Is there a book or author, who inspired you to become a writer?
I read Kathleen Jamie’s essay on peregrine falcons in Findings a year or two before I became a mother, and it lodged in my mind, it demonstrated that writing doesn’t need to be so compartmentalised, we can write about nature and mothering in the same essay.
Can you tell us one of the most surprising things you learned in creating your book?
Breast milk in the UK has some of the highest levels of flame retardants of any breast milk in the world. I was writing about the toxic burdens in seal and porpoise milk, it closed the distance between our bodies.
Should we have a system of grant funding for writers, as in Ireland, where writers are given living salaries?
Universal Basic Income for everyone, with additional support for those of us who are disabled and/or caring for others. Allied to this, we need affordable childcare, and an education and childcare system that fully accommodates and welcomes children with additional support needs and a healthcare system that functions and isn’t misogynistic.
In terms of writing, Moniack Mhor has been leading the way with retreats with childcare for professional writers. This approach needs to be mainstreamed and expanded to include children with additional support needs. And those of us who live in places like Shetland would really benefit from travel and subsistence funding, I turn down opportunities because I can’t afford to say yes.
Does writing affect how you think about the future?
It does but I’m going to turn this question on its head and answer by saying that the future is affecting how I think about writing. Writing a book takes a few years, for me at least. Is this a good use of time and effort, given how fast the climate emergency is escalating, I’m not so sure anymore. It is such a time of compression. We are still so far from achieving equality but I’m writing this on the day that Rosebank has been given the go ahead. Some days it’s just a struggle to contend with the side effects of medication, let alone write, or do more than write.
You were born in Bristol, studied in London and Edinburgh and travelled to many different places over the years. Where is “home” and can you have more than one?
I would be a little heartbroken if I had to leave Shetland and all its complexities now.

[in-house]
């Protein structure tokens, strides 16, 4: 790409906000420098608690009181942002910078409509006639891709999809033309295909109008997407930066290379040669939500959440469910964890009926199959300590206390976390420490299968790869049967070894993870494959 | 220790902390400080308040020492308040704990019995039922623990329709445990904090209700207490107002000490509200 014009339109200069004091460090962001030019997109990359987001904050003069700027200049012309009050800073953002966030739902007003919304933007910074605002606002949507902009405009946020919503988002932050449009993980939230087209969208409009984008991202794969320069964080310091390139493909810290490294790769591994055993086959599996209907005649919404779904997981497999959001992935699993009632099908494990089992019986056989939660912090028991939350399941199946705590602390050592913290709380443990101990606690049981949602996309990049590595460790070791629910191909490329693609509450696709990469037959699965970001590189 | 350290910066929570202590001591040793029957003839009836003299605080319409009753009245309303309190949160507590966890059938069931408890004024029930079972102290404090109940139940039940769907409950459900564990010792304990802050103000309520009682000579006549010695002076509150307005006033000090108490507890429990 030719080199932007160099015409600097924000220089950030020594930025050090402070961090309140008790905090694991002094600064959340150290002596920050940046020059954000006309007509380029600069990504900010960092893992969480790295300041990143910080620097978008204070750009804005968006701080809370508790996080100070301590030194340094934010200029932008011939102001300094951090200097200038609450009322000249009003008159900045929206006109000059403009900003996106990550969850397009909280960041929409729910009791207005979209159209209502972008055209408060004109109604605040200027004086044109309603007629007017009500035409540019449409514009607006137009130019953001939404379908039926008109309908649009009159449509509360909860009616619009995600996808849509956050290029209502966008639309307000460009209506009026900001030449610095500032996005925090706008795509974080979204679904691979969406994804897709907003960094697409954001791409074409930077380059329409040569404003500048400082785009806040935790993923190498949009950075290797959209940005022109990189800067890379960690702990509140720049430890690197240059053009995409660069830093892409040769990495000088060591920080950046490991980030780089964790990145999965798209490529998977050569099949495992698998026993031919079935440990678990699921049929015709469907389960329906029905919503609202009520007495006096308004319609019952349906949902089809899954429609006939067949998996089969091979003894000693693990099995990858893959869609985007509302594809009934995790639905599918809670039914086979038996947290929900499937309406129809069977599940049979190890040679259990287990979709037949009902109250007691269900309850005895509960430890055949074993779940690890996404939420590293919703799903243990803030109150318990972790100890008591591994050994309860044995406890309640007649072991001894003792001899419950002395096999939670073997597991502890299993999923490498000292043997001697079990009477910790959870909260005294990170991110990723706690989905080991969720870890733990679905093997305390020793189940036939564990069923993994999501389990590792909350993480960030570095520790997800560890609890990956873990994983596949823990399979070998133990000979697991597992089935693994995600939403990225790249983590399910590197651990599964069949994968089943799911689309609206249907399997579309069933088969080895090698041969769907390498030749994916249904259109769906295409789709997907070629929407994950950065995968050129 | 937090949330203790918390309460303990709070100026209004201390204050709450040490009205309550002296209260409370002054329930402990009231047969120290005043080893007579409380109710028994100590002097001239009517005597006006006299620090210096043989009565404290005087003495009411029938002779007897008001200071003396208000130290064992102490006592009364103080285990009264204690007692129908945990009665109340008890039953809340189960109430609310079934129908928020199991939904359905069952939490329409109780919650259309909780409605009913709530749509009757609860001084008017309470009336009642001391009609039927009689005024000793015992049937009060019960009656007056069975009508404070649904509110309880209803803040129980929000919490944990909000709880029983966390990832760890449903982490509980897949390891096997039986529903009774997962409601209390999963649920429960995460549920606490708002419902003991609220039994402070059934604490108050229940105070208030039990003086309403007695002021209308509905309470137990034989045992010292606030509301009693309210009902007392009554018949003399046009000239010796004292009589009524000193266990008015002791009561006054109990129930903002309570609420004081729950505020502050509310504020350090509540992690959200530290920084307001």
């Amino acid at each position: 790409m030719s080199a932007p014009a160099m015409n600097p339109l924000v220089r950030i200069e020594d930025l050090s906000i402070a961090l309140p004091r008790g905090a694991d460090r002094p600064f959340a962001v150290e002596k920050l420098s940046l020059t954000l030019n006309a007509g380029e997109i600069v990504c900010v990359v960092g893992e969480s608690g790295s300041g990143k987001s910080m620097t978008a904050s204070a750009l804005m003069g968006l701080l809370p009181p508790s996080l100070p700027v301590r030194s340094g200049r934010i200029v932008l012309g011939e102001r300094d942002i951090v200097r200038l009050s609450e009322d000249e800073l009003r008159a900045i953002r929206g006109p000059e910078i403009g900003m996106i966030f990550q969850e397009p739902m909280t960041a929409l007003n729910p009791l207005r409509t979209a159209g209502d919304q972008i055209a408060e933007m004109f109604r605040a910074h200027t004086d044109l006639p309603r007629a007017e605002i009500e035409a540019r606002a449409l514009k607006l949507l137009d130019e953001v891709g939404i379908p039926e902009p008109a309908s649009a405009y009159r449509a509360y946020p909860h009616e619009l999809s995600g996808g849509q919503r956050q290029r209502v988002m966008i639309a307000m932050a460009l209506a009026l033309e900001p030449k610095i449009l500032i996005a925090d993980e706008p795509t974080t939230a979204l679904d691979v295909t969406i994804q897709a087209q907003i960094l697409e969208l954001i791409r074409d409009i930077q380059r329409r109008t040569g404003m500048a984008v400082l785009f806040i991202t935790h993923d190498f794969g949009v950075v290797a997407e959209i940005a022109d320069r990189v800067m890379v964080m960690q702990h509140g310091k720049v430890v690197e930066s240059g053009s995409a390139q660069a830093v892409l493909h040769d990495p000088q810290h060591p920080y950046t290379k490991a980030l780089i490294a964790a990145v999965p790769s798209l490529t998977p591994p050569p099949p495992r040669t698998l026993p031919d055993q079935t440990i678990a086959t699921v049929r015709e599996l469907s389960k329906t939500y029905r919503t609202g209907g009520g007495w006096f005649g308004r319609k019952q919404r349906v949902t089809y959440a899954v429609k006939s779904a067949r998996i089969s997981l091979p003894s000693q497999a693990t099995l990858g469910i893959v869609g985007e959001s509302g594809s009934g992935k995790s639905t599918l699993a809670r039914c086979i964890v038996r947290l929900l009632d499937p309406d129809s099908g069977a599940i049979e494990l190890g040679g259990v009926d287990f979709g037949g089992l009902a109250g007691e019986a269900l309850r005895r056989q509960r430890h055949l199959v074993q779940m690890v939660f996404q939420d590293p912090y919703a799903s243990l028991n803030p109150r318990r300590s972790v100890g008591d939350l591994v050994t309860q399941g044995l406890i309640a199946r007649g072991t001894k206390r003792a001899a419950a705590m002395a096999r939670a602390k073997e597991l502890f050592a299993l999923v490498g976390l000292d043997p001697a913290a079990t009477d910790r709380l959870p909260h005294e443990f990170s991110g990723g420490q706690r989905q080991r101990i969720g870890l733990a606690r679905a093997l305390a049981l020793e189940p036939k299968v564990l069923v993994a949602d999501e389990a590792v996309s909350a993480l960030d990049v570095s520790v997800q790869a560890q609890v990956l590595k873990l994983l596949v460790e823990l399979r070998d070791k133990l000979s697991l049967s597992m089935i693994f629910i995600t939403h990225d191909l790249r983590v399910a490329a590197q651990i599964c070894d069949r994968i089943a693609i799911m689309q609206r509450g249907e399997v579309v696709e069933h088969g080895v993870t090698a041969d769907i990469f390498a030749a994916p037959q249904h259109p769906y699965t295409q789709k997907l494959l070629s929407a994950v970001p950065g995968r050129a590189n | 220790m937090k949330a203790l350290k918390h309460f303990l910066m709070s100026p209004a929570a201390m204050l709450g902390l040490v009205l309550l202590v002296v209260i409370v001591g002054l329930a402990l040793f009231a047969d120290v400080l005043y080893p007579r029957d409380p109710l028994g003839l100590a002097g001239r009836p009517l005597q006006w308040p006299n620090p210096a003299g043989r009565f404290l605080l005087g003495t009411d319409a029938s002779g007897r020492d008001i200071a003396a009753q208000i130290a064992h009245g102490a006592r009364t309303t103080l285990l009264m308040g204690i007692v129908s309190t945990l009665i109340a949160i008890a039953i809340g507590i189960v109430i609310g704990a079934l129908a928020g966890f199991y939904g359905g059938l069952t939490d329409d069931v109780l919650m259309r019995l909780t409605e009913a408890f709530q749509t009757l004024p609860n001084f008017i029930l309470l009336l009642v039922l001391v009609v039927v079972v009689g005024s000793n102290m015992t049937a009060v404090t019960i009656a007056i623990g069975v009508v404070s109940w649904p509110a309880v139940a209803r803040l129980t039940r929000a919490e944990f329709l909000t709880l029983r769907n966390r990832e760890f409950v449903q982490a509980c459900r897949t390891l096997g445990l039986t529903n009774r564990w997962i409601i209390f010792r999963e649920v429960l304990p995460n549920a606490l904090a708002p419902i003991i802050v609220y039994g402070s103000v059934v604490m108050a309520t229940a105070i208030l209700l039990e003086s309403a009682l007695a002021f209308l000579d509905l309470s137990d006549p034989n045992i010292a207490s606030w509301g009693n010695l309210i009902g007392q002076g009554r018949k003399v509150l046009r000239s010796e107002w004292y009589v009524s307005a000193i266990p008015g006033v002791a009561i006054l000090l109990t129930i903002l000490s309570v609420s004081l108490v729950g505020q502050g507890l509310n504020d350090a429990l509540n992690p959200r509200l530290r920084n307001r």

When you approach your desk in the morning, do you ever find yourself wanting to run screaming in the opposite direction? If so, how do you get yourself to sit down and start writing?
Only if there is a tax return or some other dreaded admin waiting for me. Otherwise, my desk is a place of great happiness, even when a deadline is looming. This is largely thanks to reading Handiwork by Sara Baume, a book that made me reorganise my writing space. Drawing and print making tools are now always close to hand, my binoculars too. I made the linocuts that precede each chapter in Sea Bean, I value the way that working with my hands lets me think.
What is your work schedule like when you’re writing?
I work during school hours, Monday to Friday, sometimes in the early evening and weekends if my partner is home and energy allows. Just now, medical appointments are getting in the way of writing.
If you could tell your younger writing self anything, what would it be?
Put the baby in the same bedroom as the toddler and claim the other room for writing.
If you could spend a month writing your next novel anywhere in the world, where would it be?
A ship crossing the Atlantic via the Sargasso Sea please. I stayed in Sumburgh Head Lighthouse for a week, when a Russian artist in residence was delayed in taking up their residency. I wrote and sat by the foghorn and watched ships, tracked them on the Marine Traffic App. The lighthouse sits precariously on a very high headland and I found this sense of exposure strangely conducive to writing.
What book/s are you reading now?
I’ve just finished Island by Siri Ranva Hjelm Jacobsen, translated by Caroline Waight (Pushkin Press) which is set in both the Faroe Islands and Denmark. It is contemporary but very much in the Nordic literary tradition, gratifyingly grim in places with whip sharp observations of the islands and islanders. I very much admire Salt Crystals by Cristina Bendek (Charco Press) which is set in San Andrés in the Caribbean and spans generations and complex histories in vivid prose. The protagonist’s diabetes is as present in the story as it would be in life, and this realism, even though it is just one element of the story, is so refreshing to read. There is a passage on swimming in the sea and meeting an eagle ray which becomes a contemplation of the risks of solo sea swimming versus the risks of diabetes. I snorkel in the sea below my house, at a place where orcas regularly hunt seals. My nerve regularly fails me. Perhaps writing about the wildness of my bodymind is a way of living with fear.
Headshot photo © Andrea Thomson